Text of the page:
What sort of gymnastics will state lawmakers try to pull off at this point to remedy a looming teacher shortage after years of running off potential young candidates by convincing Hoosiers that public schools were essentially broken?
And will they actually be willing to shoulder some of the blame?
We’re about to find out.
Recently, the leaders of the Indiana House of Representatives and Indiana Senate education committees asked House Speaker Brian Bosma, R-Indianapolis, for a summer study into the creeping ambivalence to the teaching profession. It’s a situation that has depleted the ranks of undergrads studying education in state universities and put some districts on their heels when it comes to recruiting for open positions.
In their letter to Bosma, Rep. Robert Behning, R-Indianapolis, and Sen. Dennis Kruse, R-Auburn, laid out numbers that have pricked up ears in recent months. New data from the state show that “licenses issued to first-time teachers (have) declined from 16,578 in 2010 to 6,174 in 2014.”
“We think,” Behning and Kruse wrote, “it would be wise for the Indiana General Assembly to proactively address this issue.”
No kidding. Where to start?
The biting commentary came right away from teachers, who have been bristling under state-pushed reforms — the killing of collective bargaining, the rise of private school vouchers, pay raises tied in part to student performance on standardized tests and more — put into high gear in 2010.
“It’s not that hard to figure out,” said Randy Studt, a German teacher at West Lafayette High School. “We could get this problem sorted out in, I don’t know, an afternoon. … The fact that they’re just now realizing this is a problem? Come on. Look in a mirror, you guys. Listen to what you’ve been telling Indiana — and what you’ve been telling teachers, in particular.”
Maybe a decent place to start would be with a recording from the May 14 Purdue University trustees meeting. That day, College of Education Dean Maryann Santos de Barona laid out the situation on the West Lafayette campus, where undergraduate enrollment in her school is down 33 percent since 2010.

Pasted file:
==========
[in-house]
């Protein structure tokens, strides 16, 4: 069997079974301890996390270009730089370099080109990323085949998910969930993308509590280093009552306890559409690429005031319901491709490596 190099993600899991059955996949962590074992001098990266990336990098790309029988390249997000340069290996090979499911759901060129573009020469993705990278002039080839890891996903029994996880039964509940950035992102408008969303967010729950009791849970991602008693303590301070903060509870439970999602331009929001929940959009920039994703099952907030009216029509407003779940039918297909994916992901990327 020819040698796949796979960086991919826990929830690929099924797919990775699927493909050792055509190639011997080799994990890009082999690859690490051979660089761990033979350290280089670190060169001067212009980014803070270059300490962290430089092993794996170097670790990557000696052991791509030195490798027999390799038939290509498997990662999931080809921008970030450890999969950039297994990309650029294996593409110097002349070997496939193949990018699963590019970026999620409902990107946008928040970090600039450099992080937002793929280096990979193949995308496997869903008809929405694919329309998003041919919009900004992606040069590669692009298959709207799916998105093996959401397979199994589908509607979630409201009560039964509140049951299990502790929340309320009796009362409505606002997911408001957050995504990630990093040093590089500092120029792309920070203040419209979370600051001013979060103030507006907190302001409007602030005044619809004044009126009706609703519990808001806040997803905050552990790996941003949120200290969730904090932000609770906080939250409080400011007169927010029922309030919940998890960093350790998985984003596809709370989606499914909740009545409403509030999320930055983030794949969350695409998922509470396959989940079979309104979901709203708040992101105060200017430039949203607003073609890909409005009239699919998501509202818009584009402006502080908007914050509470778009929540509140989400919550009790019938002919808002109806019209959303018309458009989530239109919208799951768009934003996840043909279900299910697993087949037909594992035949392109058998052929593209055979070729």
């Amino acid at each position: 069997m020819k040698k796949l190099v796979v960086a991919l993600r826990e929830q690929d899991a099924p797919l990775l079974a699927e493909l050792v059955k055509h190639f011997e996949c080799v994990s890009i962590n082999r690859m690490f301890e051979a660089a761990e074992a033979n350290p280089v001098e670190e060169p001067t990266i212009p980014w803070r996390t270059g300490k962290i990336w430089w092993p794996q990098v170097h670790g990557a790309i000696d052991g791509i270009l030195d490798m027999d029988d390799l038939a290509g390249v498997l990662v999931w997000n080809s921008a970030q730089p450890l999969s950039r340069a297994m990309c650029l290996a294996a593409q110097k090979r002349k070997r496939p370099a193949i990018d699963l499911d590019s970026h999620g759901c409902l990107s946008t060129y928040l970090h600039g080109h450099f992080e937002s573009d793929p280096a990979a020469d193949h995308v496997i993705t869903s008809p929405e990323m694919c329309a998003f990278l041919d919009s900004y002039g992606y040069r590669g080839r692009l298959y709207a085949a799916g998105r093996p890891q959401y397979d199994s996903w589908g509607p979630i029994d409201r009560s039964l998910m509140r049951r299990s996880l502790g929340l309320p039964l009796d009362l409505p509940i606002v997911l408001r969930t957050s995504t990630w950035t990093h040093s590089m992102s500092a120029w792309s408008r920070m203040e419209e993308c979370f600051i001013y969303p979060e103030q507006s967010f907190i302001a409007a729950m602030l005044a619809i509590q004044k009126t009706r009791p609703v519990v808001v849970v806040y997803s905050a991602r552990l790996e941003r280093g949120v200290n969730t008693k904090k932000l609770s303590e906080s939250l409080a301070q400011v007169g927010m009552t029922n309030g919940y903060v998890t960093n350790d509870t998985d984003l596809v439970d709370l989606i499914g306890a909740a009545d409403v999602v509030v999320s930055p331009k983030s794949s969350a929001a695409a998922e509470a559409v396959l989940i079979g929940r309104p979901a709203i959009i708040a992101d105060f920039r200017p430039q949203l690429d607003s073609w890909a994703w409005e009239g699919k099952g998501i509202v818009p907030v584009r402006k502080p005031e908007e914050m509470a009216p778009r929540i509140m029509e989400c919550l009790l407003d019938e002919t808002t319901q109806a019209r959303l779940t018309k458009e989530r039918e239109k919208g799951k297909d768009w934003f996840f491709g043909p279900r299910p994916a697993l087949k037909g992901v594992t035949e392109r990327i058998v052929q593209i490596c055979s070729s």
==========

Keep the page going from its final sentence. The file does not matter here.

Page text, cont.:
Santos de Barona talked about starting pay that forced some teachers early in their careers to pick up second jobs to make ends meet. She talked about the message sent when schools were growing reluctant to give a classroom over to a student teacher because the stakes were so high. And she talked about how each twitch by the Statehouse raised new doubts of trust and worth in classrooms.
She was clear: This was a national issue, playing out not just at Purdue or other campuses in Indiana.
“Our profession is at a critical juncture,” Santos de Barona told Purdue trustees. “The pervasive negativity about the teaching profession, and the misconception that education is broken, has resulted in increased pressures on practicing teachers.”
Purdue President Mitch Daniels, former governor during Indiana’s ramp up on school reform, didn’t have much to say about all that.
Will legislators offer something more?
In Tippecanoe County, the practical effects of a teacher shortage seem to be more distant than immediate, to hear administrators dealing with hiring and training talk about it.
They see it. But they can manage it. For now.
Scott Hanback, Tippecanoe School Corp. superintendent, said he’s confident the district is getting good, quality candidates — although the numbers of candidates for each elementary position have dropped from 90 to 30 in the past five or so years. And searches have grown wider as the pool shrinks.
“Teaching is still the best profession out there,” Hanback said. “It’s a calling. … The effects of reform, that’s starting to trickle out. So I’m all in favor of figuring out if there’s a way to turn around those numbers, so we’re not scraping the bottom of the barrel at some point.
“There’s a prevailing attitude that the legislature is trying to choke public education. I’m not sure I would write that in the newspaper, personally. But I can say that there’s that feeling out there in our school community.”
Rocky Killion, superintendent of the West Lafayette Community School Corp., said the district has two slots to fill at the high school before the school year starts.
“It’s getting tougher every year,” Killion said. “We are finding it more and more difficult to find high-quality teachers coming into the profession. Two years ago, we had close to 20 requests for student teacher placements. Last year, we had one request. … Education leaders have been predicting this since the legislative reforms of 2010.”
At Lafayette School Corp., John Layton, associate superintendent, agreed the candidate pools were getting thinner, although he believed Lafayette was shielded somewhat because it is a college community. But he took a nuanced approach about why the list of candidates was down — from the changing expectations and transiency of the millennial generation to the message educators, themselves, are passing along. He said he hashed some of that out with a university teacher education representative in the past week.
“Our conversation revolved around the fact that perhaps those of us in our own profession are sending a message to kids not to enter the profession due to education reform, accountability, etc.,” Layton said. “I mean, seriously, how else would they comprehend those things? … We need to be telling kids of the joys of being a classroom teacher. They still exist.”
The question remains, as the General Assembly starts pondering teacher shortages, whether they’re willing to embrace that same message: Teaching matters. Teachers matter. Or will they continue, through word and deed, to insist that public education is somehow broken.
Study where that message has landed us.
Dave Bangert is a writer for the (Lafayette) Journal and Courier. Send comments to firstname.lastname@example.org.